Microsoft Corp. (NASDAQ: MSFT) seems to be taking a play out of T-Mobile US Inc.'s (NYSE:TMUS) playbook with the ad campaign for its latest tablet, the Surface Pro 3. The Redwood, Washington, company is currently offering customers $650 off the price of a brand-new Surface Pro 3 tablet if they trade in a MacBook Air laptop.
The offer is good from now until July 31 and mimics T-Mobile’s Un-carrier 4.0 initiative, in which the carrier offered to pay up to $650 in early-termination fees and new phone costs for customers switching from other networks. Un-carrier 4.0 was a hit among consumers, over 80,000 of whom switched from other carriers to T-Mobile since January.
It remains to be seen whether Microsoft will have similar success with its promotion as its requirements are quite strict. To qualify for the promotion, the MacBook Air trade-ins must be functional, devoid of excessive damage (e.g., cracked screens or water damage) and restored to factory settings by the owner. Whether customers get the full $650 credit for their MacBook Air will depend on the overall physical condition of the laptop.
Microsoft describes the Surface Pro 3 as the first tablet that can replace a laptop, and it's putting the device up against the MacBook Air laptop line by Apple Inc. (NASDAQ: AAPL), one of the few manufacturers to achieve lasting customer loyalty with both laptops and tablets.
The base model Surface Pro 3 includes 64GB of internal storage and a 12-inch display. It costs $799, while the base model MacBook Air includes 128GB of internal storage and an 11-inch display at a price of $899. According to Slate, if a customer receives the full trade-in credit for their MacBook Air and chooses to buy the base model Surface Pro 3, the tablet would cost just $150. However, it should be noted that the most expensive Surface Pro 3, which sells for $1,949, is nearly a thousand dollars costlier than the most expensive MacBook Air, which sells for $1,199.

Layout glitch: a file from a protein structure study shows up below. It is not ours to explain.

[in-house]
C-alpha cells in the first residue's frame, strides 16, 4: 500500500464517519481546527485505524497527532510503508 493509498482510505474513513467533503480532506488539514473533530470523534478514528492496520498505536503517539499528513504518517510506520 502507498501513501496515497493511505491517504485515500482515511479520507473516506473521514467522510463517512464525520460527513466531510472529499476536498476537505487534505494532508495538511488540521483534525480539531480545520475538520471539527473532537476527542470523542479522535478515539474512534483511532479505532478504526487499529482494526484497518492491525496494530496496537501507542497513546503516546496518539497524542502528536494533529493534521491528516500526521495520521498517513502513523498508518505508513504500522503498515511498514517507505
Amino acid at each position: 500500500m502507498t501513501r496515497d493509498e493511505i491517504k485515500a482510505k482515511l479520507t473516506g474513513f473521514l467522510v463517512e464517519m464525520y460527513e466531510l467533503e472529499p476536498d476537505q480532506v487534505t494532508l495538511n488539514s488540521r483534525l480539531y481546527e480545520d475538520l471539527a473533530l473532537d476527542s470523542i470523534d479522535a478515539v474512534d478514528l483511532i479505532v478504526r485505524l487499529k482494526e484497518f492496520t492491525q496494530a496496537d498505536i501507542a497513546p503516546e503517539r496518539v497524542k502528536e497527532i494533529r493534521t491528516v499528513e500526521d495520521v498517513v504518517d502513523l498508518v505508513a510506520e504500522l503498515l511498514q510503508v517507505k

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As portable computers become increasingly indistinguishable from one another in terms of their specs, many manufacturers are offering consumers more than just the latest hardware to make their products stand out in the marketplace. For example, Samsung Electronics Co. (KRX: 005930) announced the debut of its Galaxy Tab S flagship tablet two weeks ago, which includes several hundred dollars’ worth of gifts, including free trial subscriptions to a number of premium applications and services. Recently, the gold-lined, undeniably pretty Galaxy Tab S was described as a “worthy iPad competitor, at long last,” by the Wall Street Journal.
As we wait for the verdict on whether Microsoft’s new marketing strategy is a success, a more pressing question may be: What will the company do with all those MacBook Air laptops it collects?